• Passenger Assistance Alarms: Located throughout all subway and RT trains — When the yellow strip is pressed, an audible alarm is activated within the car, a notification is sent to the train crew and the Transit Control Centre, which in turn dispatches a tiered response. An orange light is activated on the outside of the car with the alarm for emergency personnel to see where the problem is.[30]
  • Emergency power cut devices: Marked by a blue light, located at both ends of each subway and RT platform — For use to cut DC traction power in the event a person falls or is observed at track level or any emergency where train movement into the station would be dangerous. These devices cut power in both directions for approximately one station each way. They also notify the Transit Control Centre when activated.[31]
  • Emergency stopping mechanisms (PGEV — Passenger/Guard Emergency Valve): Located at each end of each subway/RT car (with exception of the Toronto Rocket trains) — Will activate the emergency brakes of the vehicle stopping it in its current location (for use in extreme emergencies I.e. persons trapped in doors as train departs station, doors opening in the tunnel, derailments etc.)[31]
  • Passenger intercoms: Located on subway platforms and near/in elevators in stations - For use to inform station collector of security/life safety issues[30]
  • Automated external defibrillators (AEDs): Located in several subway stations near the collector booth(s) - for use in the event someone suffers cardiac arrest
  • Fire extinguishers: Located on subway/RT platforms - not specifically for use by customers but available if necessary
  • Public Telephones: Located in various locations in all stations, and at the Designated Waiting Area's on each subway platform. Emergency calls can be made to 911 toll free.[30] Phones located at the DWA's also include a "Crisis Link" button that connect callers - free of charge - to a 24 hour crisis line in the event that they are contemplating self-harm.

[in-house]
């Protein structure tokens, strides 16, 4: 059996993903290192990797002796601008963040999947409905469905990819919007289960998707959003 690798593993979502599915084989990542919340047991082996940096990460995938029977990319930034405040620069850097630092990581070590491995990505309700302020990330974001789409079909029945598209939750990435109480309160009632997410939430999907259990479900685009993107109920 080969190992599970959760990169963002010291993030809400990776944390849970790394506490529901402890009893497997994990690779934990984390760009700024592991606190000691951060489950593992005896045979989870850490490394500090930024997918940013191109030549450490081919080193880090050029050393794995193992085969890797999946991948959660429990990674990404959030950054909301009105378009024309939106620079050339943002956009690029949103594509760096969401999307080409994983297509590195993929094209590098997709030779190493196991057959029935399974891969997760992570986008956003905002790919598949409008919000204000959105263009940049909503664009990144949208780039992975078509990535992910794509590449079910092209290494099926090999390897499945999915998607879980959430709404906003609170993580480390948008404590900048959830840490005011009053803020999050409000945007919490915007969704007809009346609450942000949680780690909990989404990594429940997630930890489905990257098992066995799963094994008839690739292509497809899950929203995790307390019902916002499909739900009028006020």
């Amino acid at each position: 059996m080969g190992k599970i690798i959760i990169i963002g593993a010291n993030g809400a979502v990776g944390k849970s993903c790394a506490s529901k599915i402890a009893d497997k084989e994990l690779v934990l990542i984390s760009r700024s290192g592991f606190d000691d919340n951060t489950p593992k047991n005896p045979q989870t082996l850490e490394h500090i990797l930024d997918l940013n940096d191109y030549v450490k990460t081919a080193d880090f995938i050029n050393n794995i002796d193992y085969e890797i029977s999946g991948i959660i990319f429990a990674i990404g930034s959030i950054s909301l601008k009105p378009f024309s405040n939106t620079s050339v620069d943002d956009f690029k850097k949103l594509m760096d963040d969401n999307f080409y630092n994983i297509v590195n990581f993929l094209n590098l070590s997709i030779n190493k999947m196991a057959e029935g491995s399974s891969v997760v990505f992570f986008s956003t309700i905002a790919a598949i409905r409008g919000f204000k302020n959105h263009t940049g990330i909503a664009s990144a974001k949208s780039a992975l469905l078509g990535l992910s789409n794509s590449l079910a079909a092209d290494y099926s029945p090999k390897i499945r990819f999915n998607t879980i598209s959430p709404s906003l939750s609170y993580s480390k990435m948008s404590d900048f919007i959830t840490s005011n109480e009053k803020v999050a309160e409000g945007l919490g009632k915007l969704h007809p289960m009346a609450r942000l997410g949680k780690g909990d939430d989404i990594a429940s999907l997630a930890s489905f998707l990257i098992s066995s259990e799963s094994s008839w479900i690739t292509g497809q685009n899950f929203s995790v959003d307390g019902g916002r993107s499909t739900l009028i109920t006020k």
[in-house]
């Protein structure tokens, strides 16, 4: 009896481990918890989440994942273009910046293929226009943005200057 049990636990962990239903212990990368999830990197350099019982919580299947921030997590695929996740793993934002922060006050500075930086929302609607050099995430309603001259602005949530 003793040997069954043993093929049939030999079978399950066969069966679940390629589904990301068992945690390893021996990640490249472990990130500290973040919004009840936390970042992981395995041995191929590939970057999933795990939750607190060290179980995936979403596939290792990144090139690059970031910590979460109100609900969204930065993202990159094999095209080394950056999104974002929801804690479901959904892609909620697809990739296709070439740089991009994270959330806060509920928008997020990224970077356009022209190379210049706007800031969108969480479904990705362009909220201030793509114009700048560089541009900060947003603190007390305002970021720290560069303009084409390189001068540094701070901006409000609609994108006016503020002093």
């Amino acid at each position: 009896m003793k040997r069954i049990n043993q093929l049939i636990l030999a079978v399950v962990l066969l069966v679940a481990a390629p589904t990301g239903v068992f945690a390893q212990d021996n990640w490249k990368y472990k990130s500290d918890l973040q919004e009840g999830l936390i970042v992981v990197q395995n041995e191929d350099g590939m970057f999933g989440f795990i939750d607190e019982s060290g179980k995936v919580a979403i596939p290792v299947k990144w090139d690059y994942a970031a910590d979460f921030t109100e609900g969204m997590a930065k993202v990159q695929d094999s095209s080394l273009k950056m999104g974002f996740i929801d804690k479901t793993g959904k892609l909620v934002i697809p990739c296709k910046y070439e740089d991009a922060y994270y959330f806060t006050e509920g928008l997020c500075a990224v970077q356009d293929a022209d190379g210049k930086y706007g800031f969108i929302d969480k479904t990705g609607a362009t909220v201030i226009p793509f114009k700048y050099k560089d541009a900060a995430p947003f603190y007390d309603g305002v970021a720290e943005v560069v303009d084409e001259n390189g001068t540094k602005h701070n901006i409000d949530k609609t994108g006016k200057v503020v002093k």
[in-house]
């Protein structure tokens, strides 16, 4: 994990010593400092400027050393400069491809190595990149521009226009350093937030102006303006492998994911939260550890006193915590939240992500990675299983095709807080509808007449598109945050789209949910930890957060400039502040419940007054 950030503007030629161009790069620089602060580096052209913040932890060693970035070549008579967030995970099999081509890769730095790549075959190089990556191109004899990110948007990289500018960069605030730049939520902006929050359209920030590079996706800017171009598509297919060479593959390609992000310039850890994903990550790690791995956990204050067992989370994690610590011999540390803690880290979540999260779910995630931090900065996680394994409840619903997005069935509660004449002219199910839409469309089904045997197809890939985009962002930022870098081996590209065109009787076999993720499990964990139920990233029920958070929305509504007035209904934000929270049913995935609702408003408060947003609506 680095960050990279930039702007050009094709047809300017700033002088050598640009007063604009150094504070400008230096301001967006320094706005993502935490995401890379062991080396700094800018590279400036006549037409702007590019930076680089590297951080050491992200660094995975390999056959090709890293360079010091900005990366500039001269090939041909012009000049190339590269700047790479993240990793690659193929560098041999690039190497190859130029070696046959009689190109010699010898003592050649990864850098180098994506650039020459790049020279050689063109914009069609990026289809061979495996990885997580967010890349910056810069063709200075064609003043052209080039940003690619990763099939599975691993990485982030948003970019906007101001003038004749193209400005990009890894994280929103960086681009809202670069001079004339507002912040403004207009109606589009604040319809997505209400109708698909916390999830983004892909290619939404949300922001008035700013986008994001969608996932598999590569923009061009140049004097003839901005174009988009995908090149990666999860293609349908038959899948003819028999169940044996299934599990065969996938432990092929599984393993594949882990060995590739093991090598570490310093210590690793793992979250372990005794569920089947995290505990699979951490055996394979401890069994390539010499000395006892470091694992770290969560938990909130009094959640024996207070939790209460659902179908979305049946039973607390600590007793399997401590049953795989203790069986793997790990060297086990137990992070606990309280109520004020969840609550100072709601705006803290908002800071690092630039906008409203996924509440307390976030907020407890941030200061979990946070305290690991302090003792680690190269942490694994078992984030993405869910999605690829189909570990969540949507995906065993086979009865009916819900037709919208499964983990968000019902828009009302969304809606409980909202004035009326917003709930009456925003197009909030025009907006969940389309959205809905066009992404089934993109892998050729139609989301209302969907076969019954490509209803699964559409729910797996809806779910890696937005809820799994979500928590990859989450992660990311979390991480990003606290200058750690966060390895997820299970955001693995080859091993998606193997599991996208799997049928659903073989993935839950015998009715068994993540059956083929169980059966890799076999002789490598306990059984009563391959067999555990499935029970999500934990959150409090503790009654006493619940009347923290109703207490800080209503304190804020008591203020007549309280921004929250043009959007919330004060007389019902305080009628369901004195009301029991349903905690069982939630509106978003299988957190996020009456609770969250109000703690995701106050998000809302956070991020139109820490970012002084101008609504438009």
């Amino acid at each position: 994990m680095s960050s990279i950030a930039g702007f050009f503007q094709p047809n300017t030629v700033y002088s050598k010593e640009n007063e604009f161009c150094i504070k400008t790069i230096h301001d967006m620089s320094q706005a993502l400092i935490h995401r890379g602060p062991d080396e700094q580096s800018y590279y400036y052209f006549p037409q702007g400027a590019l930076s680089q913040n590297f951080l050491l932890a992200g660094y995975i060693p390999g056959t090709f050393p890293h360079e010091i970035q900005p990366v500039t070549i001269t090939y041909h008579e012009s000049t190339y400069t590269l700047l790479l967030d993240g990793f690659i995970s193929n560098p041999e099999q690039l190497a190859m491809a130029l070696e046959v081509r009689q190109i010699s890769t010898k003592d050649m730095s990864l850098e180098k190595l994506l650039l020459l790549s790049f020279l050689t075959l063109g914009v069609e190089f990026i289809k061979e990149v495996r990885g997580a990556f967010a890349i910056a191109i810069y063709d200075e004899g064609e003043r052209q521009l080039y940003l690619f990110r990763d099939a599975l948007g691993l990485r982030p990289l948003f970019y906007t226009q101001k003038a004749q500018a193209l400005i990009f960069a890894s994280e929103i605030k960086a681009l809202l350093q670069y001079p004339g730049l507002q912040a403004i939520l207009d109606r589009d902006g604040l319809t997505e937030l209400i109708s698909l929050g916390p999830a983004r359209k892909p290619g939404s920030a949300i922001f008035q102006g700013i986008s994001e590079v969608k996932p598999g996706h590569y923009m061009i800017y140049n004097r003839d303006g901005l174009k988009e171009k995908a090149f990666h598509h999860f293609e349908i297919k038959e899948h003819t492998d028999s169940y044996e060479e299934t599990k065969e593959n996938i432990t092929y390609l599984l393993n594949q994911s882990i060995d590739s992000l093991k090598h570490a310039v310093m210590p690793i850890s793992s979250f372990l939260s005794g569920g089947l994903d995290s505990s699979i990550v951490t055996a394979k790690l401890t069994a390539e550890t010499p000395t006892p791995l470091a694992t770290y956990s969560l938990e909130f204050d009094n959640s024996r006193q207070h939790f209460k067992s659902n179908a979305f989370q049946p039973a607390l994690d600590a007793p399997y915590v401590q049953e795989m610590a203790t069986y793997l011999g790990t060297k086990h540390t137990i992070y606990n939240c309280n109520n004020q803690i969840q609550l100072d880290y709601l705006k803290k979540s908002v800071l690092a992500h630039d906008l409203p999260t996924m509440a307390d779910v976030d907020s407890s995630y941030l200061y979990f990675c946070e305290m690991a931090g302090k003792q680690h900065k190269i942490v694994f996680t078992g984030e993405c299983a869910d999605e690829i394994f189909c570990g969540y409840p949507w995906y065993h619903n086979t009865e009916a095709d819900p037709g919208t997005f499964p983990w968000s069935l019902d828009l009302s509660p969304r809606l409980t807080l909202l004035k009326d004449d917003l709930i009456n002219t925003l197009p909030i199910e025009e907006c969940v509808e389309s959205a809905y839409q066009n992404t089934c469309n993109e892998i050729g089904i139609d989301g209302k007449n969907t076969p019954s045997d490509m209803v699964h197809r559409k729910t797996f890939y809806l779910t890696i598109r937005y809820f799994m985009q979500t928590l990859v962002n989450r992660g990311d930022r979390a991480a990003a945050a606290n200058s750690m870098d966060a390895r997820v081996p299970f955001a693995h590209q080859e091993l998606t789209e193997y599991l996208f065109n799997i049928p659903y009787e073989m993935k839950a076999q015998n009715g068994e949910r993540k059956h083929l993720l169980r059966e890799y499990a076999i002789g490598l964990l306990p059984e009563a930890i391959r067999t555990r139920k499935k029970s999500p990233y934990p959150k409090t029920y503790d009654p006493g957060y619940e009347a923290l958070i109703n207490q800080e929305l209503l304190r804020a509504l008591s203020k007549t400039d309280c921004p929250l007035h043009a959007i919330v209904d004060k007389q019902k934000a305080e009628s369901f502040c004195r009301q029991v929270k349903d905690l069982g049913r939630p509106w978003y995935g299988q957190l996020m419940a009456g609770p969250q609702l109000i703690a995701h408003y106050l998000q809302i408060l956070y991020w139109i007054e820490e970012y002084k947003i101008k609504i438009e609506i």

Subway operators begin their training at Hillcrest with a virtual reality mockup of an H6 car. The simulator consists of the operator cab with full functions, a door and partial interior of a subway car. The simulator is housed in a simulated subway tunnel. Construction of a new subway training centre is underway at the Wilson Complex, as part of the Toronto Rocket subway car programme.[32]

Future expansion

Extension of the Spadina segment of the Yonge–University–Spadina line to Vaughan, Ontario began construction work in 2010 and is jointly funded by the governments of Canada, Ontario, the City of Toronto, and the Regional Municipality of York.[33] The extension is scheduled to open fall 2016.[2]

Toronto Mayor Rob Ford, who took office in December 2010, announced his decision to stop all developments on a light rail transit outlined in the Transit City plan and focus on underground rapid transit expansion. In March 2011, Ontario Premier Dalton McGuinty and the mayor jointly announced the start of two other expansion plans: constructing a Crosstown LRT line along Eglinton Avenue, which would connect to a renovated Scarborough RT line; and the extension of the Sheppard line east from Don Mills Station to Scarborough Centre Station, and west from Yonge to Downsview Station. Toronto City Council overturned the mayor's plan to extend the Sheppard line, and the LRT line along Sheppard as envisioned in the Transit City plan will be constructed instead.